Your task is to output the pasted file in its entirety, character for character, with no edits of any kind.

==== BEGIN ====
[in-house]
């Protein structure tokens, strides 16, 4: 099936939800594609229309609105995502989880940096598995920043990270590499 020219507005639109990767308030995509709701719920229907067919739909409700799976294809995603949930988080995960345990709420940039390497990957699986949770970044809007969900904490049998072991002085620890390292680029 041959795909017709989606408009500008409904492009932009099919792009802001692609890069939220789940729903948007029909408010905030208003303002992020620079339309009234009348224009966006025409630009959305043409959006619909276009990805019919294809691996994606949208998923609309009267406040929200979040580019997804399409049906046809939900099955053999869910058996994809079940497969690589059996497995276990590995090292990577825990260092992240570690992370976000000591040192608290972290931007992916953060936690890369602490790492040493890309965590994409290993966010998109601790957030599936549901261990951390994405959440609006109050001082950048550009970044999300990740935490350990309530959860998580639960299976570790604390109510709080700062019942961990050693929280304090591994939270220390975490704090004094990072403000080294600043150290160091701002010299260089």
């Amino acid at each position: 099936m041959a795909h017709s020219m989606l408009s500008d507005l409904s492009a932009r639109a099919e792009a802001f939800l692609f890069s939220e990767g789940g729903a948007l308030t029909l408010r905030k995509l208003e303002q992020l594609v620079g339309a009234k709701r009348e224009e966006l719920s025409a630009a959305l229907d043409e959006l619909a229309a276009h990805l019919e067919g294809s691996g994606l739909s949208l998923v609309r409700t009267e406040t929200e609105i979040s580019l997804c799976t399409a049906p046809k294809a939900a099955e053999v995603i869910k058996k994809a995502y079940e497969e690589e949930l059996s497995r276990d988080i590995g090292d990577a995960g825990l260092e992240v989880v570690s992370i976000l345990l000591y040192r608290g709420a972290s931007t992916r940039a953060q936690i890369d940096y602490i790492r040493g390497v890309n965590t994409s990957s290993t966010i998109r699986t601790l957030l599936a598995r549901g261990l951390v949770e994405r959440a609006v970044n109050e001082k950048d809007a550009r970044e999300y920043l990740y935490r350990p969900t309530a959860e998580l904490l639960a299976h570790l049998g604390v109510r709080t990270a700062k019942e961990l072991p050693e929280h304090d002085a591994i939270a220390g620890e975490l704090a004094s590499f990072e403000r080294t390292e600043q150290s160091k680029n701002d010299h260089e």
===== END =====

[in-house]
């Protein structure tokens, strides 16, 4: 099936939800594609229309609105995502989880940096598995920043990270590499 020219507005639109990767308030995509709701719920229907067919739909409700799976294809995603949930988080995960345990709420940039390497990957699986949770970044809007969900904490049998072991002085620890390292680029 041959795909017709989606408009500008409904492009932009099919792009802001692609890069939220789940729903948007029909408010905030208003303002992020620079339309009234009348224009966006025409630009959305043409959006619909276009990805019919294809691996994606949208998923609309009267406040929200979040580019997804399409049906046809939900099955053999869910058996994809079940497969690589059996497995276990590995090292990577825990260092992240570690992370976000000591040192608290972290931007992916953060936690890369602490790492040493890309965590994409290993966010998109601790957030599936549901261990951390994405959440609006109050001082950048550009970044999300990740935490350990309530959860998580639960299976570790604390109510709080700062019942961990050693929280304090591994939270220390975490704090004094990072403000080294600043150290160091701002010299260089």
């Amino acid at each position: 099936m041959a795909h017709s020219m989606l408009s500008d507005l409904s492009a932009r639109a099919e792009a802001f939800l692609f890069s939220e990767g789940g729903a948007l308030t029909l408010r905030k995509l208003e303002q992020l594609v620079g339309a009234k709701r009348e224009e966006l719920s025409a630009a959305l229907d043409e959006l619909a229309a276009h990805l019919e067919g294809s691996g994606l739909s949208l998923v609309r409700t009267e406040t929200e609105i979040s580019l997804c799976t399409a049906p046809k294809a939900a099955e053999v995603i869910k058996k994809a995502y079940e497969e690589e949930l059996s497995r276990d988080i590995g090292d990577a995960g825990l260092e992240v989880v570690s992370i976000l345990l000591y040192r608290g709420a972290s931007t992916r940039a953060q936690i890369d940096y602490i790492r040493g390497v890309n965590t994409s990957s290993t966010i998109r699986t601790l957030l599936a598995r549901g261990l951390v949770e994405r959440a609006v970044n109050e001082k950048d809007a550009r970044e999300y920043l990740y935490r350990p969900t309530a959860e998580l904490l639960a299976h570790l049998g604390v109510r709080t990270a700062k019942e961990l072991p050693e929280h304090d002085a591994i939270a220390g620890e975490l704090a004094s590499f990072e403000r080294t390292e600043q150290s160091k680029n701002d010299h260089e």